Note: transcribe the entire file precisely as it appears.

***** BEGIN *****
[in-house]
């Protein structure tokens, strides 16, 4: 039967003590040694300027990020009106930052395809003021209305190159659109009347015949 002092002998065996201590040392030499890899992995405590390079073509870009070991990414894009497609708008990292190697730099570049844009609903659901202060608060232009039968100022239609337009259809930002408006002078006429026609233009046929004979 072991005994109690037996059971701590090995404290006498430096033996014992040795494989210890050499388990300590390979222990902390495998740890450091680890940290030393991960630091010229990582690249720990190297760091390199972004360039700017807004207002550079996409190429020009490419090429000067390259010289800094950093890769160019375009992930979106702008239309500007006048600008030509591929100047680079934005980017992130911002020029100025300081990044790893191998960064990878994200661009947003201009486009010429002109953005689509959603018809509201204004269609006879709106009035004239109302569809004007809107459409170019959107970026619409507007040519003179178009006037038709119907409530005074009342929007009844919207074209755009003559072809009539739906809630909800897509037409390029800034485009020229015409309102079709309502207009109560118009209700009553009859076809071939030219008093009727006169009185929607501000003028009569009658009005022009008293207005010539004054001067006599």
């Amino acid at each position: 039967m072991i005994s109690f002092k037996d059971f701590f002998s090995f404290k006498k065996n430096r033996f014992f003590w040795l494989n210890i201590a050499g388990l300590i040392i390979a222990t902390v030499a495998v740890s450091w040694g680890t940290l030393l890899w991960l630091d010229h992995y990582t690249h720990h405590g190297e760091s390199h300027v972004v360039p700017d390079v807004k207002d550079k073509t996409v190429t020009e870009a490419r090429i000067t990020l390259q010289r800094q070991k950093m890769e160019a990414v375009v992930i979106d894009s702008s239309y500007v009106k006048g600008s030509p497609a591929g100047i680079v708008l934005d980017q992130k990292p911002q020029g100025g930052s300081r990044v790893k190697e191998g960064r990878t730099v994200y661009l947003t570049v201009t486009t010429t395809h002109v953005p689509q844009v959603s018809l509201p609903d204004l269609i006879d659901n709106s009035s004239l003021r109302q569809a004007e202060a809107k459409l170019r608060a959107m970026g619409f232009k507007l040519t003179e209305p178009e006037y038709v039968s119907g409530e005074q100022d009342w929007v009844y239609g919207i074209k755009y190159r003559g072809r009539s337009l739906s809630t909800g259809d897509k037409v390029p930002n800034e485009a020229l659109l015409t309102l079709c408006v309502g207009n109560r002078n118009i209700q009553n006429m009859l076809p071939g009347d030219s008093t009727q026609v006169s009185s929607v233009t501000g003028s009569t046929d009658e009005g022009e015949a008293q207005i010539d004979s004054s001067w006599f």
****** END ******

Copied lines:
[in-house]
């Protein structure tokens, strides 16, 4: 039967003590040694300027990020009106930052395809003021209305190159659109009347015949 002092002998065996201590040392030499890899992995405590390079073509870009070991990414894009497609708008990292190697730099570049844009609903659901202060608060232009039968100022239609337009259809930002408006002078006429026609233009046929004979 072991005994109690037996059971701590090995404290006498430096033996014992040795494989210890050499388990300590390979222990902390495998740890450091680890940290030393991960630091010229990582690249720990190297760091390199972004360039700017807004207002550079996409190429020009490419090429000067390259010289800094950093890769160019375009992930979106702008239309500007006048600008030509591929100047680079934005980017992130911002020029100025300081990044790893191998960064990878994200661009947003201009486009010429002109953005689509959603018809509201204004269609006879709106009035004239109302569809004007809107459409170019959107970026619409507007040519003179178009006037038709119907409530005074009342929007009844919207074209755009003559072809009539739906809630909800897509037409390029800034485009020229015409309102079709309502207009109560118009209700009553009859076809071939030219008093009727006169009185929607501000003028009569009658009005022009008293207005010539004054001067006599």
């Amino acid at each position: 039967m072991i005994s109690f002092k037996d059971f701590f002998s090995f404290k006498k065996n430096r033996f014992f003590w040795l494989n210890i201590a050499g388990l300590i040392i390979a222990t902390v030499a495998v740890s450091w040694g680890t940290l030393l890899w991960l630091d010229h992995y990582t690249h720990h405590g190297e760091s390199h300027v972004v360039p700017d390079v807004k207002d550079k073509t996409v190429t020009e870009a490419r090429i000067t990020l390259q010289r800094q070991k950093m890769e160019a990414v375009v992930i979106d894009s702008s239309y500007v009106k006048g600008s030509p497609a591929g100047i680079v708008l934005d980017q992130k990292p911002q020029g100025g930052s300081r990044v790893k190697e191998g960064r990878t730099v994200y661009l947003t570049v201009t486009t010429t395809h002109v953005p689509q844009v959603s018809l509201p609903d204004l269609i006879d659901n709106s009035s004239l003021r109302q569809a004007e202060a809107k459409l170019r608060a959107m970026g619409f232009k507007l040519t003179e209305p178009e006037y038709v039968s119907g409530e005074q100022d009342w929007v009844y239609g919207i074209k755009y190159r003559g072809r009539s337009l739906s809630t909800g259809d897509k037409v390029p930002n800034e485009a020229l659109l015409t309102l079709c408006v309502g207009n109560r002078n118009i209700q009553n006429m009859l076809p071939g009347d030219s008093t009727q026609v006169s009185s929607v233009t501000g003028s009569t046929d009658e009005g022009e015949a008293q207005i010539d004979s004054s001067w006599f």